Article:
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Almanac – June 02

1692 – Bridget Bishop was the first person to go to trial in the Salem witch trials in Salem, Massachusetts.

She wasaccused of bewitching five young women, Abigail Williams, Ann Putnam, Jr., Mercy Lewis, Mary Walcott, and Elizabeth Hubbard, but  she may also have been accused because she owned one or more taverns, played shuffleboard, dressed in provocative clothing, and was outspoken.

She was hanged on June 10 1692.

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1740 – Marquis de Sade born. French aristocrat, revolutionary politician, philosopher and writer, famous for his libertine sexuality.

His works include novels, short stories, plays, dialogues and political tracts; in his lifetime some were published under his own name, while others appeared anonymously and Sade denied being their author.

 He is best known for his erotic works, which combined philosophical discourse with pornography, depicting sexual fantasies with an emphasis on violence, criminality and blasphemy against the Catholic Church.

He was a proponent of extreme freedom, unrestrained by morality, religion or law. The words “sadism” and “sadist” are derived from his name.

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2008 – Bo Diddley died. American R&B vocalist, guitarist, songwriter (usually as Ellas McDaniel), and rock and roll pioneer.

He was  known as The Originator because of his key role in the transition from the blues to rock, influencing a host of acts, including Buddy Holly, Jimi Hendrix, The Rolling Stones, Pink Floyd, The Velvet Underground, The Who, The Yardbirds, Eric Clapton, Elvis Presley, and The Beatles, among others.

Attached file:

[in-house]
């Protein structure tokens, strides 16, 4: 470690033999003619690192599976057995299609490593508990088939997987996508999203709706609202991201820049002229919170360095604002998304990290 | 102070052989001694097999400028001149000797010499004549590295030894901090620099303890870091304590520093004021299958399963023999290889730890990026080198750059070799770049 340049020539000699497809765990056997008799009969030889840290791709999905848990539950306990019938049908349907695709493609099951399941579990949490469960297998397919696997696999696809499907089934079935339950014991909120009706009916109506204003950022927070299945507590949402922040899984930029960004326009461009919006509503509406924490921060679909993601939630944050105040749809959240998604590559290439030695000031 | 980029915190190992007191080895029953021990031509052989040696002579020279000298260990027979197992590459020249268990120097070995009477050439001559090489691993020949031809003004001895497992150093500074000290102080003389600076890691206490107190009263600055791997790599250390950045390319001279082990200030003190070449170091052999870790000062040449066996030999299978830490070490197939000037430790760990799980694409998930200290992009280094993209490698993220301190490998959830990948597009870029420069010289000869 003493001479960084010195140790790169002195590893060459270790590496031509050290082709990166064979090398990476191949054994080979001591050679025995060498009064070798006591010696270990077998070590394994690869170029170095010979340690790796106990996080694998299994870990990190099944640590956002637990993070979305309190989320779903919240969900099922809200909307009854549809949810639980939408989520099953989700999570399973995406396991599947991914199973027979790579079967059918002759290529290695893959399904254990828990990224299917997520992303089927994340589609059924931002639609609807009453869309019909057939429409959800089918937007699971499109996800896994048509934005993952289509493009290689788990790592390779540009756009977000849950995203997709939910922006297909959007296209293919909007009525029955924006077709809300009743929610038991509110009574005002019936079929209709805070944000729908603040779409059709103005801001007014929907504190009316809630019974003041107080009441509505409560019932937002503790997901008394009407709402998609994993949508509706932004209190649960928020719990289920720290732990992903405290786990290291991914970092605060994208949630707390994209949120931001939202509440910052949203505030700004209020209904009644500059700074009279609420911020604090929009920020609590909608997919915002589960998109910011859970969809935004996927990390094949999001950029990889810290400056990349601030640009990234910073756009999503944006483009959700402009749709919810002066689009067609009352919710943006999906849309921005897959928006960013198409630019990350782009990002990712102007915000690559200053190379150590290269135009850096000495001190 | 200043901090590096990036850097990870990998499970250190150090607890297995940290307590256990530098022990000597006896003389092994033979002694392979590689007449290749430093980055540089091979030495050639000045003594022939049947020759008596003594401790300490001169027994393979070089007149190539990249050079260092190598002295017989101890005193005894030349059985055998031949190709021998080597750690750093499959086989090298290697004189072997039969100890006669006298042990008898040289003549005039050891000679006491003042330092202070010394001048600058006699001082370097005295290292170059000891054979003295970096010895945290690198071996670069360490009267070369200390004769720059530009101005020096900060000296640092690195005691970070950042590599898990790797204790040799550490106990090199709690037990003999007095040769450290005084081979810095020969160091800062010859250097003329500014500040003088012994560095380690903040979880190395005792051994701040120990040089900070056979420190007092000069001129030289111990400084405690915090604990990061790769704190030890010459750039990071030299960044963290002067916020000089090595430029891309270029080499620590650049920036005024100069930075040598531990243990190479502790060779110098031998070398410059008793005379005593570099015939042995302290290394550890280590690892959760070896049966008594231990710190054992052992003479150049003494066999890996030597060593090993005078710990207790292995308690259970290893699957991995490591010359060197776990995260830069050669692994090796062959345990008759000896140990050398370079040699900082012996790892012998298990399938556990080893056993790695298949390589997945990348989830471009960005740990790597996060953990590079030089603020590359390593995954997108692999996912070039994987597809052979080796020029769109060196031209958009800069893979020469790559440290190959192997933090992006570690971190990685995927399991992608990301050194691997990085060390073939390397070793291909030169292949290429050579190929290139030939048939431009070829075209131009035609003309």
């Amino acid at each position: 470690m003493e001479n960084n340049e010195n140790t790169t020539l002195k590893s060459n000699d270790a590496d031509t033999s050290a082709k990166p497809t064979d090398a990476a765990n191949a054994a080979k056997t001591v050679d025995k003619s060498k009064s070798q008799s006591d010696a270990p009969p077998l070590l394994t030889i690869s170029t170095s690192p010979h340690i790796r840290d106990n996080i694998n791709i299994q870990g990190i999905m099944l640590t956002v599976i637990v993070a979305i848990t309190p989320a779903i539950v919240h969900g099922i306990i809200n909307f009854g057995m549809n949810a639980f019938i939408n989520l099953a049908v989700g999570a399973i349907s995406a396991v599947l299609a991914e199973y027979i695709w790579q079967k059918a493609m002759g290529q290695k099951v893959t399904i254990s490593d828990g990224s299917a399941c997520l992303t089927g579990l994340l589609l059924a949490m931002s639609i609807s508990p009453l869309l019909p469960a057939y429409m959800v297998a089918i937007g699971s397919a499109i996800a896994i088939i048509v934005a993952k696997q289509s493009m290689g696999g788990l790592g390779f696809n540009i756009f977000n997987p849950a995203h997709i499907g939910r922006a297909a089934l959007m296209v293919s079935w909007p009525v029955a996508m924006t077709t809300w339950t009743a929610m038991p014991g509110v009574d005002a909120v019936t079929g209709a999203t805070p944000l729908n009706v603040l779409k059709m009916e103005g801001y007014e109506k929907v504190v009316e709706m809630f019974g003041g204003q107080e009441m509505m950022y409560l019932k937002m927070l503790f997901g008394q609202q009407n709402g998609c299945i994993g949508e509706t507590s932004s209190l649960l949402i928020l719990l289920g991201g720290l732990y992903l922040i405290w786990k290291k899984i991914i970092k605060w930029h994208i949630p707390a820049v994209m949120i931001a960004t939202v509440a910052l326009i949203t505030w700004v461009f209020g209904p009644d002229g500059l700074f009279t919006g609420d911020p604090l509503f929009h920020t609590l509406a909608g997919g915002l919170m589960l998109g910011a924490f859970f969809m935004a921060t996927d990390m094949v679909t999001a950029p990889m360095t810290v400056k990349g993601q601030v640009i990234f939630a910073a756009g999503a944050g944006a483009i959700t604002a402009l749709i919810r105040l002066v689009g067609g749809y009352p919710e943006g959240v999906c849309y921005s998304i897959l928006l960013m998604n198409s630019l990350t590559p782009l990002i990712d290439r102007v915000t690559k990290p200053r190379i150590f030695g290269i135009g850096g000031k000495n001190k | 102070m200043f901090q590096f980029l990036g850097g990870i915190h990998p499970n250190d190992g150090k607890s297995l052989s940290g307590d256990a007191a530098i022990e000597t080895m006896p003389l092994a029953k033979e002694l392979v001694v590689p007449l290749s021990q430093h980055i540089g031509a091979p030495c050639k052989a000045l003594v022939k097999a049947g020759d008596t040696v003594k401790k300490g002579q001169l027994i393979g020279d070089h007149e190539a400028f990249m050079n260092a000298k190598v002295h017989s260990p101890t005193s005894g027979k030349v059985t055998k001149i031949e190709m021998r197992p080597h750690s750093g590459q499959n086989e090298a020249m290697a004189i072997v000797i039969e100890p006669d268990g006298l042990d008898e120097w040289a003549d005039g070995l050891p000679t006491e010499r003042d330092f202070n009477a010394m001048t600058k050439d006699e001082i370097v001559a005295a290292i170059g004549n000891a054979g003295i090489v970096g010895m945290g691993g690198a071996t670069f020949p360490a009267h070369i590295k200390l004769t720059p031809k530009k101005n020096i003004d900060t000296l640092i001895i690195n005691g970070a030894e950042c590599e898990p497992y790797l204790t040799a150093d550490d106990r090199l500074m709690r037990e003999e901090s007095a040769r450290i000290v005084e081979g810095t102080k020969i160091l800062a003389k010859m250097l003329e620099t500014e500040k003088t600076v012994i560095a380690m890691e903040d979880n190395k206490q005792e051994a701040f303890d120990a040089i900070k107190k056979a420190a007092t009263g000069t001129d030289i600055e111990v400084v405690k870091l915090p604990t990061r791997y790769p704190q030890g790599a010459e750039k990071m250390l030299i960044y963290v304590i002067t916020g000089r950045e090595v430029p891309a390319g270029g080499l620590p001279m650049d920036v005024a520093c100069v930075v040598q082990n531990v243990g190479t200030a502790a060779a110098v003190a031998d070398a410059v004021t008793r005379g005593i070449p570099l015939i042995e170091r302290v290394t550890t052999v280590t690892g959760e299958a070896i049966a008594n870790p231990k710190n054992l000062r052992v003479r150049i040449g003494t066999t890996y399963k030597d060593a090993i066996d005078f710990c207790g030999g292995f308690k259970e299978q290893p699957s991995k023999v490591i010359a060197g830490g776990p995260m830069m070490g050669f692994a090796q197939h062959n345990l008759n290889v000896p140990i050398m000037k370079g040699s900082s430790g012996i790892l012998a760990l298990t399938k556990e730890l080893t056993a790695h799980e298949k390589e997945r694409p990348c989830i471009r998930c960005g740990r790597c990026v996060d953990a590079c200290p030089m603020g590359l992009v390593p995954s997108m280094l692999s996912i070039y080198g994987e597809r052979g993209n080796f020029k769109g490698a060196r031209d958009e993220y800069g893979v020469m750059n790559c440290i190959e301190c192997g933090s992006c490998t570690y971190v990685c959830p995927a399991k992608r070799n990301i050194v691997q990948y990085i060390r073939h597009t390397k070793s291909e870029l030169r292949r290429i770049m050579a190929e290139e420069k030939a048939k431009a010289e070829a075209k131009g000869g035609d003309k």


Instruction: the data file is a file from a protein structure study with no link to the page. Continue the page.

He introduced more insistent, driving rhythms and a hard-edged electric guitar sound on a wide-ranging catalog of songs, along with African rhythms and a signature beat (a simple five-accent clave rhythm) that remains a cornerstone of rock and pop.

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Almanac – March 03

1756 – William Godwin born. English journalist, political philosopher and novelist. He is considered one of the first exponents of utilitarianism, and the first modern proponent of anarchism.

 Godwin is most famous for two books that he published within the space of a year: An Enquiry Concerning Political Justice, an attack on political institutions, and Things as They Are; or, The Adventures of Caleb Williams, which attacks aristocratic privilege, but also is the first mystery novel. Based on the success of both, Godwin featured prominently in the radical circles of London in the 1790s.